Three months ago, the part of Vancouver that includes the Downtown Eastside had the lowest number of COVID-19 cases in the city.
But it now has the highest rate, according to data from the BC Centre for Disease Control. The local health area, which includes the Downtown Eastside, Strathcona and part of Grandview-Woodland, also has the lowest incomes and lowest life expectancy rate in the city.
The growing rate of COVID-19 is a concern for residents who live in single-room occupancy hotels in the Downtown Eastside and Chinatown, and the housing providers responsible for managing those buildings.
Since the beginning of the pandemic, people who live and work in the Downtown Eastside have feared an outbreak in shelters or SROs, where residents often have pre-existing health conditions and live on very low incomes.
But there were few cases in the neighbourhood during the spring and summer, and many residents were more concerned with the soaring number of overdose deaths triggered by COVID-19 precautions.
But in September, COVID-19 cases in the neighbourhood began to tick upward.
Alicia Williams lives at the May Wah Hotel, an SRO building in Chinatown. She explained that “it’s pretty much impossible to isolate in an SRO.” Each bathroom in her building is shared by around 20 tenants, and residents also share kitchen facilities and are not allowed to keep a hotplate in their rooms.
Williams stayed at her boyfriend’s place while she was waiting for the results of a COVID-19 test this summer after she had been exposed to a friend with the virus (she ended up testing negative).
“I’m really lucky to have that kind of option in comparison with a lot of people l live with, like seniors,” Williams said.
Williams said some of her neighbours take the virus seriously and wear a mask when they’re in common areas of the building, but others don’t believe it’s a real threat. She has avoiding going outside and, as the weather gets colder and wetter, dreads the idea of riding the bus.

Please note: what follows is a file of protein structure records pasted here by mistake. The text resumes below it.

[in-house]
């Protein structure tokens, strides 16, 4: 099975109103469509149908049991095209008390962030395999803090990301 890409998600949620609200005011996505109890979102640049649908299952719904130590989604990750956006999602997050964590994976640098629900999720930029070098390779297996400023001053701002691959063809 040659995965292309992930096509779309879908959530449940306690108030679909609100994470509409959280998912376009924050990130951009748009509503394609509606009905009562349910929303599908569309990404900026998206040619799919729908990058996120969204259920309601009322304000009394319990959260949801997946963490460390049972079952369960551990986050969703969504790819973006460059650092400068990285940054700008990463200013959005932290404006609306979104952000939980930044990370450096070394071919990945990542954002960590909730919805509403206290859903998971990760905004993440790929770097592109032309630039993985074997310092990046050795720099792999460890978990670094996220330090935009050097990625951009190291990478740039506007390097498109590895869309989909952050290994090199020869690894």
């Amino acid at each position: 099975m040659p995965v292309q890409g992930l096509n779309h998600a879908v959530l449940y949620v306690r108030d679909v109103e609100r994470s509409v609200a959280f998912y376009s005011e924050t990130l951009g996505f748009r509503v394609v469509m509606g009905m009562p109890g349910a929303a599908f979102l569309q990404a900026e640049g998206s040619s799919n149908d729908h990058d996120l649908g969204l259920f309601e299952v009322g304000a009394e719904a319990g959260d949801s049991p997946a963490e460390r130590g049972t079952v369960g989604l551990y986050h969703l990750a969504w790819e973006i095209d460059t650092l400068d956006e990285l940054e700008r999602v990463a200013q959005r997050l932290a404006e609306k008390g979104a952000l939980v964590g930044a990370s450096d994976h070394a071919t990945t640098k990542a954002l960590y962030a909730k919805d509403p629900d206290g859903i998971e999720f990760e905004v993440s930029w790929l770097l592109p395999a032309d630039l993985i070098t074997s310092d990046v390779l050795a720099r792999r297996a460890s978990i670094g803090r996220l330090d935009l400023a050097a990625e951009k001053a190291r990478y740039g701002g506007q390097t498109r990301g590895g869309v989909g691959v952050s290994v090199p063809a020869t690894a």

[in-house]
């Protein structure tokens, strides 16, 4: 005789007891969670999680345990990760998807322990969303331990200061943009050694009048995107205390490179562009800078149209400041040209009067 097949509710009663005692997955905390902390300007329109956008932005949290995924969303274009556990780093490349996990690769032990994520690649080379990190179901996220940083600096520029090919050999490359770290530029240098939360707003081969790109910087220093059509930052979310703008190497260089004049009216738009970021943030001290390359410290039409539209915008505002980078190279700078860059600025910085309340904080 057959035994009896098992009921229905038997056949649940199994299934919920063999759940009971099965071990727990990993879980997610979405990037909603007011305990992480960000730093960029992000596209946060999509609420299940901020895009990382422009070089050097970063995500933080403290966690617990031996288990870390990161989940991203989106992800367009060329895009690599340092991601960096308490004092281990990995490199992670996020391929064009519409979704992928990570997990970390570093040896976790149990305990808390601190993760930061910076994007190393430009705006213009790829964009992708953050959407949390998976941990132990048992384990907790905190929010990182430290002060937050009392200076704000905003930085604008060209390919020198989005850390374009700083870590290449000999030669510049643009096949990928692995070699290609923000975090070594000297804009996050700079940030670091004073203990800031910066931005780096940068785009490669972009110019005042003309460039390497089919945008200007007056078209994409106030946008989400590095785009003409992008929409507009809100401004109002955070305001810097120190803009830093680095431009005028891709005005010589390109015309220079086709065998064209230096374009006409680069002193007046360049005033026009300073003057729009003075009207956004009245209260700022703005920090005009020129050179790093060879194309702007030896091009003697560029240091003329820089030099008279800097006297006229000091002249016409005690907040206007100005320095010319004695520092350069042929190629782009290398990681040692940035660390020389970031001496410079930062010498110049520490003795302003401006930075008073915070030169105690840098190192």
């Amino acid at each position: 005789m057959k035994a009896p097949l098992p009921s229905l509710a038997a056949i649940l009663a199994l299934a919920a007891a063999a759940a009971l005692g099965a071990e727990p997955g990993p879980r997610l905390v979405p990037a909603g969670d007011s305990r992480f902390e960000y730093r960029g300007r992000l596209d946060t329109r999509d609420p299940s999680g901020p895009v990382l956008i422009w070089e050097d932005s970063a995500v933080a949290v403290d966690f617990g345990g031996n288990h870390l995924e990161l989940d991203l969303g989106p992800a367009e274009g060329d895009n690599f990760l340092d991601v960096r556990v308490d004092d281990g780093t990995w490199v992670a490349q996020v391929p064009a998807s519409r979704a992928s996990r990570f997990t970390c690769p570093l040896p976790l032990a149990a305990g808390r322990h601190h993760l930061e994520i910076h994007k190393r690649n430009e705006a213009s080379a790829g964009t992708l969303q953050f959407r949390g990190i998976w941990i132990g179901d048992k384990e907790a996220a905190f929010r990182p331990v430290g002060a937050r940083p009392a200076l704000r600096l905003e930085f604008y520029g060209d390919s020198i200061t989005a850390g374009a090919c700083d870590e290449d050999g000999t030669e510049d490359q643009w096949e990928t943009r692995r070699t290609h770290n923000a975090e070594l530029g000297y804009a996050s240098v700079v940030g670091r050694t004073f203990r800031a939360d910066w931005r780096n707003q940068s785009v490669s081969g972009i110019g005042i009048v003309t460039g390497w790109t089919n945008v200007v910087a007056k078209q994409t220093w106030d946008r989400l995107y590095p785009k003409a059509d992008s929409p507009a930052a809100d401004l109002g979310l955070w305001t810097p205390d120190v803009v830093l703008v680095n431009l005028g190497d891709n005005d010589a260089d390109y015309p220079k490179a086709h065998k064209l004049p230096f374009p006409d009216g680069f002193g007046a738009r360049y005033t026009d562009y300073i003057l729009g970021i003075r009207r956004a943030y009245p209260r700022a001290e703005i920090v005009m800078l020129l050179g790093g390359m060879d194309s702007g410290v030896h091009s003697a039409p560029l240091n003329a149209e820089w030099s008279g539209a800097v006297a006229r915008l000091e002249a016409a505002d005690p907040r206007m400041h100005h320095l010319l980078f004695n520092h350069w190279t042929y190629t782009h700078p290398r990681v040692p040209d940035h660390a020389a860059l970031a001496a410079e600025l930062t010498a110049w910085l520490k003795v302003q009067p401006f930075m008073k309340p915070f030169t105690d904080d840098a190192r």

People who live in B.C. have been told to wash their hands frequently, stay at least six feet apart from others and wear a mask. As the number of cases have surged during the fall, health officials have asked British Columbians to reduce the number of people they have contact with.
But many of those measures are difficult or impossible to do in the cramped and inadequate housing that is common in the Downtown Eastside and Chinatown.
Janice Abbott, the CEO of Atira Women’s Resource Society, said buildings that her organization manages had zero cases until September. But since the beginning of September, 81 people have tested positive for COVID-19.
Of those, 32 have been staff who work in buildings or other programs Atira operates, and 49 have been tenants. Abbott said Atira has also tracked “clusters” of cases among tenants in certain buildings.
“It feels like we’re getting some number of new cases almost every day right now,” said Abbott.
Tanya Fader, director of housing for PHS Community Services, said it’s a challenge to find space for SRO residents to quarantine. She noted that cases in the Downtown Eastside rose at the same time that cases in the rest of the province started to go up, and after people had returned to downtown Vancouver to shop and work after staying away for much of the spring.